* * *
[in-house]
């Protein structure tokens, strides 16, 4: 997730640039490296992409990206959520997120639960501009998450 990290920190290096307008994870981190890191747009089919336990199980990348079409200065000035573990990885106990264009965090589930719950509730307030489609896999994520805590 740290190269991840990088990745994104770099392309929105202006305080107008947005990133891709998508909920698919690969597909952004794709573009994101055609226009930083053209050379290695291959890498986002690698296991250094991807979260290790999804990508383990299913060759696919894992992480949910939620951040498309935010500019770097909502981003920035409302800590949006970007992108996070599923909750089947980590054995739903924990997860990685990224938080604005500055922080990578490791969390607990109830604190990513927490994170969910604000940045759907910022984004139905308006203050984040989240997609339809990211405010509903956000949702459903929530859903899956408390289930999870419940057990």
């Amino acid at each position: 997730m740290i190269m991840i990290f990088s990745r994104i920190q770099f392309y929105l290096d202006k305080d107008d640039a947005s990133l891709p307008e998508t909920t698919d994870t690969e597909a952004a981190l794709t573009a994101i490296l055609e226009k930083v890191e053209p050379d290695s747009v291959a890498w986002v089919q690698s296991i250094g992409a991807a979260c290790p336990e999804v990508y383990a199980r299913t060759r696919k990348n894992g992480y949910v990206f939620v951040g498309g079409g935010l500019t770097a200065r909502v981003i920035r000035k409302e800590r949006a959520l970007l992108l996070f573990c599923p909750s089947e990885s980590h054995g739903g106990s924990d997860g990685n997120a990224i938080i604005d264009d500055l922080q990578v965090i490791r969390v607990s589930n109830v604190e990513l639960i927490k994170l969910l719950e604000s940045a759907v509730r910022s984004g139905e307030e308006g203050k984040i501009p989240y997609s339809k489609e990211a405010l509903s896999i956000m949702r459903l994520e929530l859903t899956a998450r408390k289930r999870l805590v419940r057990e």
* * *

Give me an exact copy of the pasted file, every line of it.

[in-house]
């Protein structure tokens, strides 16, 4: 997730640039490296992409990206959520997120639960501009998450 990290920190290096307008994870981190890191747009089919336990199980990348079409200065000035573990990885106990264009965090589930719950509730307030489609896999994520805590 740290190269991840990088990745994104770099392309929105202006305080107008947005990133891709998508909920698919690969597909952004794709573009994101055609226009930083053209050379290695291959890498986002690698296991250094991807979260290790999804990508383990299913060759696919894992992480949910939620951040498309935010500019770097909502981003920035409302800590949006970007992108996070599923909750089947980590054995739903924990997860990685990224938080604005500055922080990578490791969390607990109830604190990513927490994170969910604000940045759907910022984004139905308006203050984040989240997609339809990211405010509903956000949702459903929530859903899956408390289930999870419940057990």
């Amino acid at each position: 997730m740290i190269m991840i990290f990088s990745r994104i920190q770099f392309y929105l290096d202006k305080d107008d640039a947005s990133l891709p307008e998508t909920t698919d994870t690969e597909a952004a981190l794709t573009a994101i490296l055609e226009k930083v890191e053209p050379d290695s747009v291959a890498w986002v089919q690698s296991i250094g992409a991807a979260c290790p336990e999804v990508y383990a199980r299913t060759r696919k990348n894992g992480y949910v990206f939620v951040g498309g079409g935010l500019t770097a200065r909502v981003i920035r000035k409302e800590r949006a959520l970007l992108l996070f573990c599923p909750s089947e990885s980590h054995g739903g106990s924990d997860g990685n997120a990224i938080i604005d264009d500055l922080q990578v965090i490791r969390v607990s589930n109830v604190e990513l639960i927490k994170l969910l719950e604000s940045a759907v509730r910022s984004g139905e307030e308006g203050k984040i501009p989240y997609s339809k489609e990211a405010l509903s896999i956000m949702r459903l994520e929530l859903t899956a998450r408390k289930r999870l805590v419940r057990e």